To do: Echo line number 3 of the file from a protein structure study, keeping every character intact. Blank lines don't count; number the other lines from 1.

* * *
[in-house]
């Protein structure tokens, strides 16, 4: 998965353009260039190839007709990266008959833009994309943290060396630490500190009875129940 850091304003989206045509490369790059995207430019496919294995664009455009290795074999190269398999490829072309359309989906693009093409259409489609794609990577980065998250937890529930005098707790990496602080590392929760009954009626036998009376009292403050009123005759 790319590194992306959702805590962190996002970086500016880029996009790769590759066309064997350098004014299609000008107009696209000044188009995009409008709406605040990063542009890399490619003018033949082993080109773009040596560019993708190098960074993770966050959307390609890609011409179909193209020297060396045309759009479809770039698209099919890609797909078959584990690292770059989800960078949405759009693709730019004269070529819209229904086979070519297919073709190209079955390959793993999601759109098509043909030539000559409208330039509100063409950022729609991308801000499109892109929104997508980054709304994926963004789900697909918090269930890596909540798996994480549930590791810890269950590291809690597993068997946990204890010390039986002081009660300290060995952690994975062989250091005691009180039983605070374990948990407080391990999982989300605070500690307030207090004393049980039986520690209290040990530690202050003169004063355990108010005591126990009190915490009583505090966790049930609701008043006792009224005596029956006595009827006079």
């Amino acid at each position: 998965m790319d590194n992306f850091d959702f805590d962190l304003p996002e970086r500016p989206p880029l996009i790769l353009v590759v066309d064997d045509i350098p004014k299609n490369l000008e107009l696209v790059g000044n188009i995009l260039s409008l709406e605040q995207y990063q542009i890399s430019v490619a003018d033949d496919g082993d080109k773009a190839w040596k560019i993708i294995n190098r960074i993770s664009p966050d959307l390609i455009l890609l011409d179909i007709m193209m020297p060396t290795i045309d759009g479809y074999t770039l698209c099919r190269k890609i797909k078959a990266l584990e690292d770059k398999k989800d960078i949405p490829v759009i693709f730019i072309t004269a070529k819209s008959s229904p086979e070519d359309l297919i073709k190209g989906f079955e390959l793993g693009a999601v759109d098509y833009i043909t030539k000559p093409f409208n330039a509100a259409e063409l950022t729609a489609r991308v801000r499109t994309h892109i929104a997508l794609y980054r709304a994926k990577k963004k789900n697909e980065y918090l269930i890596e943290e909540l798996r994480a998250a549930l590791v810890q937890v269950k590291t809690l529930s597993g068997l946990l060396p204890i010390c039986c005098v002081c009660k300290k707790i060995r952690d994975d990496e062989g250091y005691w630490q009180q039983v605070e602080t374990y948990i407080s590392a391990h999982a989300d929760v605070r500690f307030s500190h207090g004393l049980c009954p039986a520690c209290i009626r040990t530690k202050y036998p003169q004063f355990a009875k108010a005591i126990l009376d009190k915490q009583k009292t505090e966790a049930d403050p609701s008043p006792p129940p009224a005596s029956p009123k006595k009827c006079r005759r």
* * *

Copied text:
């Amino acid at each position: 998965m790319d590194n992306f850091d959702f805590d962190l304003p996002e970086r500016p989206p880029l996009i790769l353009v590759v066309d064997d045509i350098p004014k299609n490369l000008e107009l696209v790059g000044n188009i995009l260039s409008l709406e605040q995207y990063q542009i890399s430019v490619a003018d033949d496919g082993d080109k773009a190839w040596k560019i993708i294995n190098r960074i993770s664009p966050d959307l390609i455009l890609l011409d179909i007709m193209m020297p060396t290795i045309d759009g479809y074999t770039l698209c099919r190269k890609i797909k078959a990266l584990e690292d770059k398999k989800d960078i949405p490829v759009i693709f730019i072309t004269a070529k819209s008959s229904p086979e070519d359309l297919i073709k190209g989906f079955e390959l793993g693009a999601v759109d098509y833009i043909t030539k000559p093409f409208n330039a509100a259409e063409l950022t729609a489609r991308v801000r499109t994309h892109i929104a997508l794609y980054r709304a994926k990577k963004k789900n697909e980065y918090l269930i890596e943290e909540l798996r994480a998250a549930l590791v810890q937890v269950k590291t809690l529930s597993g068997l946990l060396p204890i010390c039986c005098v002081c009660k300290k707790i060995r952690d994975d990496e062989g250091y005691w630490q009180q039983v605070e602080t374990y948990i407080s590392a391990h999982a989300d929760v605070r500690f307030s500190h207090g004393l049980c009954p039986a520690c209290i009626r040990t530690k202050y036998p003169q004063f355990a009875k108010a005591i126990l009376d009190k915490q009583k009292t505090e966790a049930d403050p609701s008043p006792p129940p009224a005596s029956p009123k006595k009827c006079r005759r």